Sunday, February 17, 2013

just don't drop it in the sink...

Spending time with Blair and her fiance, Keri has opened me up to some much random new information. For example, last night we were discussing what we'd like to happen to our remains after we die. Keri said, "I would like to be a jewel."

While researching how to have her beloved cat cremated, Keri discovered that there are companies that turn animal/human ashes and hair into "diamonds" which can then be worn as jewelry.

"What a lovely necklace."

"Thank you. Remember Stan? Well..."
Please spend the rest of your day exploring Life Gem. I'm serious. Go look at it, select the color of your stone, and jewelry setting. Turning Stan into a diamond will run you about $2,000, and another $1-2K to put him in a lovely ring or necklace.

For the record, I would like to be a "Colorless Life Gem" and you can wear me in the 14k Gold Cathedral Style with accent diamonds. You don't necessarily "need" Stan to be dead to wear him as bling. Life Gem will turn hair (about as much as comes off during a haircut) into a gem. Or, if your beloved is deceased which seems to be the bulk of their business, Life Gem will need 1 cup (as in a cup of flour) of Stan, mailed in a sealed plastic bag and shipped "as you would ship any valuable item."

Please go explore the website, click on everything because it all FASCINATING, and then leave your favorite quotes in the comments. The testimonial section is pretty great. Here are ones I noted:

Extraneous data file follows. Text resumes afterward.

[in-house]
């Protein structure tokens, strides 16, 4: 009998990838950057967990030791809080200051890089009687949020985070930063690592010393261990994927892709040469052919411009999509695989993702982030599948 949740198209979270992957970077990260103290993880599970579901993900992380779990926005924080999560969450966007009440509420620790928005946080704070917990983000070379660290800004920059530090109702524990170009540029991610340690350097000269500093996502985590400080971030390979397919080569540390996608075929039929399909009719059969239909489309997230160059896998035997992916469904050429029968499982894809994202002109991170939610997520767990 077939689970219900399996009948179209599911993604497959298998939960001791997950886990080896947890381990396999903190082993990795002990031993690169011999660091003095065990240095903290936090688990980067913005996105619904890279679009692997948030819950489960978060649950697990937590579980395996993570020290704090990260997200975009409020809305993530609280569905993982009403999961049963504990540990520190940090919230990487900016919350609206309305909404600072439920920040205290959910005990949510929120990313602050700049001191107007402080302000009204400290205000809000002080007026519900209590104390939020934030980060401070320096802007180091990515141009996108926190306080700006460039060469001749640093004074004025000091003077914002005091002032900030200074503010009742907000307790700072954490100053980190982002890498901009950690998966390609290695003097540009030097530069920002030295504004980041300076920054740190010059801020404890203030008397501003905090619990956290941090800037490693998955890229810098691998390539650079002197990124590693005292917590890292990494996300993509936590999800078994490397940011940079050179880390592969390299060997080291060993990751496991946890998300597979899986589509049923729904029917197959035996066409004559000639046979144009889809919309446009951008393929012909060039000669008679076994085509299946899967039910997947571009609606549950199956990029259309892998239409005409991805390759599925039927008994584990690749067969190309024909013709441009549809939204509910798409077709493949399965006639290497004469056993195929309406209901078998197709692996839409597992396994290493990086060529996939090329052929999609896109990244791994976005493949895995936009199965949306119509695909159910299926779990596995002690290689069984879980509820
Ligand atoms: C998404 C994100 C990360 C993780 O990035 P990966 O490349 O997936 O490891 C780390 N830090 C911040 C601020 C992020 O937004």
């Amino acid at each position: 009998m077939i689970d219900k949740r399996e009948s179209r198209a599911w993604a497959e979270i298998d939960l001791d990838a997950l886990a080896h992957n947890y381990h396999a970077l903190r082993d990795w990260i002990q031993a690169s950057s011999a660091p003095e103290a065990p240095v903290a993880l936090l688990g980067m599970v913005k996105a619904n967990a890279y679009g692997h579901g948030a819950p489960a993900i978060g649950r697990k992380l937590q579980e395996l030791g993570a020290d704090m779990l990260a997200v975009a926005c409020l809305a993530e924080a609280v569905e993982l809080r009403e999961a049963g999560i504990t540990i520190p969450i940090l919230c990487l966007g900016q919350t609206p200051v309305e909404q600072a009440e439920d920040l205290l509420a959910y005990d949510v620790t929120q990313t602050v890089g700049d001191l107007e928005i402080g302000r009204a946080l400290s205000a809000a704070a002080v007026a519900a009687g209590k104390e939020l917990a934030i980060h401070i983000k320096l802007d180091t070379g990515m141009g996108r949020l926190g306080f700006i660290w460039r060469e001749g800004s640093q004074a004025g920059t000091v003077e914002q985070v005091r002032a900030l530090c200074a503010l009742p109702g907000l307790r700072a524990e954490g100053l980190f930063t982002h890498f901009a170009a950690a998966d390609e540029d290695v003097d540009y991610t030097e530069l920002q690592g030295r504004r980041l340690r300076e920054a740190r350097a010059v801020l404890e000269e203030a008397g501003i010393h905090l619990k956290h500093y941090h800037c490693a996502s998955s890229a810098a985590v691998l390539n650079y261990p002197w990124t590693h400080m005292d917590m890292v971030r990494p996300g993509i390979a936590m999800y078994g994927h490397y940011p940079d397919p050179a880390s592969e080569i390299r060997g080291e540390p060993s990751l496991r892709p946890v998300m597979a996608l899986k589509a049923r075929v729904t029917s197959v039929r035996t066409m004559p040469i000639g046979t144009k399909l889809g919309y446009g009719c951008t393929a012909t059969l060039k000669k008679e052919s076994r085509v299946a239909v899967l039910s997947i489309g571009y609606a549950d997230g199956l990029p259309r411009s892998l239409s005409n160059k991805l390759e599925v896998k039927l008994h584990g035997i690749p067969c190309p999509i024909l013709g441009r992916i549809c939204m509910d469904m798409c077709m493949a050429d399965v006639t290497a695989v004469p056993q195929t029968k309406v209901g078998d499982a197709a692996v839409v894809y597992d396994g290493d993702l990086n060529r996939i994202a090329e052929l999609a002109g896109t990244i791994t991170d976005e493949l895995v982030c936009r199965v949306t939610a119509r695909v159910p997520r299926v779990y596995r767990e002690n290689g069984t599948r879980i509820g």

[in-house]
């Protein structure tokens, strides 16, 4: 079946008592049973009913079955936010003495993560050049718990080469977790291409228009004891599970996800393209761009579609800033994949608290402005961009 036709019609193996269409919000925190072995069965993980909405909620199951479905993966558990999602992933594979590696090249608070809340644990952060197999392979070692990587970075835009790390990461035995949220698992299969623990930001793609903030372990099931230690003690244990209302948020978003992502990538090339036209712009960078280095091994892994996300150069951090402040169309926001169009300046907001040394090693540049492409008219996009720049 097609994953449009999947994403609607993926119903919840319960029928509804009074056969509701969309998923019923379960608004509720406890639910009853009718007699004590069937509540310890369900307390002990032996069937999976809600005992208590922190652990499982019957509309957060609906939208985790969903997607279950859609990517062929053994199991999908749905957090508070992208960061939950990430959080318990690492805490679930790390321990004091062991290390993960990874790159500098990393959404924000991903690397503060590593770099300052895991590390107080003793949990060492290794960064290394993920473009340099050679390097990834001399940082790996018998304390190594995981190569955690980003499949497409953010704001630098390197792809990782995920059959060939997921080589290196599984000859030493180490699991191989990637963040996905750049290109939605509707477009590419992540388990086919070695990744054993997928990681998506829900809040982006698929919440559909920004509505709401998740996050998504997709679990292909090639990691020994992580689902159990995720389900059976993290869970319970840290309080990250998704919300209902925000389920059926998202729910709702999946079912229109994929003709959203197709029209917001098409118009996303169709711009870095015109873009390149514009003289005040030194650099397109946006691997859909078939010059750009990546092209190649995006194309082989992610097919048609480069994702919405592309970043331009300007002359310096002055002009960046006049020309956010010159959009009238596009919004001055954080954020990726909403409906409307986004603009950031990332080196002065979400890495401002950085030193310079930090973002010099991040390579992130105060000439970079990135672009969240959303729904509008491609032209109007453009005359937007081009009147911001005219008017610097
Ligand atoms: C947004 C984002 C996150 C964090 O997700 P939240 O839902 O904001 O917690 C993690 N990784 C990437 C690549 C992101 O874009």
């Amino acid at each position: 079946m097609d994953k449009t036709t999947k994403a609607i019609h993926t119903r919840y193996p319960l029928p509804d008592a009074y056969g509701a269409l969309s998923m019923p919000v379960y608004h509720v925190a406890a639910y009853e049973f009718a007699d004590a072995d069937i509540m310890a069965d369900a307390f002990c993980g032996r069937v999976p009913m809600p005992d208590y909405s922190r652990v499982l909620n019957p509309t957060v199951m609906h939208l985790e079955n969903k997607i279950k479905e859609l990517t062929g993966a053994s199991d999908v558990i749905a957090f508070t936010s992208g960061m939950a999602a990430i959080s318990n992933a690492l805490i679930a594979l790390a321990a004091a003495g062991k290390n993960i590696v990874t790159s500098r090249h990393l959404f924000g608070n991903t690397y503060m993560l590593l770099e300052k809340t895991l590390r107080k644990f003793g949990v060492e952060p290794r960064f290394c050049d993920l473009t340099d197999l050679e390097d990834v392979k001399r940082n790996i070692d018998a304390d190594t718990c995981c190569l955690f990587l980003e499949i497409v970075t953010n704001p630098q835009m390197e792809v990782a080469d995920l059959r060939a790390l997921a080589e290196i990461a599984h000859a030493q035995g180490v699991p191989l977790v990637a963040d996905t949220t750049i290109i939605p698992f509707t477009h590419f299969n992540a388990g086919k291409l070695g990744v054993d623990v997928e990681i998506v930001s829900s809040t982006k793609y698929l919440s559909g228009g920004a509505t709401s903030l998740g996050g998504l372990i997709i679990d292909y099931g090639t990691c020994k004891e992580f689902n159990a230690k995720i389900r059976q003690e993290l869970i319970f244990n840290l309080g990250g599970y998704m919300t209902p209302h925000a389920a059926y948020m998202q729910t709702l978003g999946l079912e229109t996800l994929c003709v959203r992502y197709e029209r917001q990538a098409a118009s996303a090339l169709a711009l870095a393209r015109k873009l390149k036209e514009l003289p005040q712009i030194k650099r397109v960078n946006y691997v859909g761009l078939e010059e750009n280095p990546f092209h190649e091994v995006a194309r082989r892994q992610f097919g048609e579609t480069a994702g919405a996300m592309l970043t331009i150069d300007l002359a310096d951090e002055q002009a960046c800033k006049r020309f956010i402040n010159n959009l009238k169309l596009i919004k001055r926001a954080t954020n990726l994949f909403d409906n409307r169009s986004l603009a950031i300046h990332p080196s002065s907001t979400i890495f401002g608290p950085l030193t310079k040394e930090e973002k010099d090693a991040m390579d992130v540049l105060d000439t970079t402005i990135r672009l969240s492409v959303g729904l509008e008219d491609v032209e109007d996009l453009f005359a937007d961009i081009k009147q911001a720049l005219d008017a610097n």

"...thanks to you and LifeGem, I’m able to feel something besides the sorrow, loneliness, and fear that have been with me since he died."

 "I had earrings made out of two of the princess cut diamonds and have been offered money for come back is you cant afford them..they are worth more then you could ever pay me."

 And then, in the section called, "Clarity": "As one of our clients said about her husband, 'He was perfect, yet certainly not flawless. I wouldn’t expect his LifeGem to be without flaws either.'"

If your first husband died, you can LITERALLY wear him on the wedding ring to your second. This is assuming they don't mix up the ashes with someone else's. How would you know? You wouldn't. You could be wearing someone's cat. It's just the risk one takes when turning their loved one into an accessory...

1 comment:

Eric Kauschen said...

I've had plans to become a diamond after death™ for sometime now. Why get dumped in the ground or burned up and put in a jar when you can be passed down for generations as a jewel.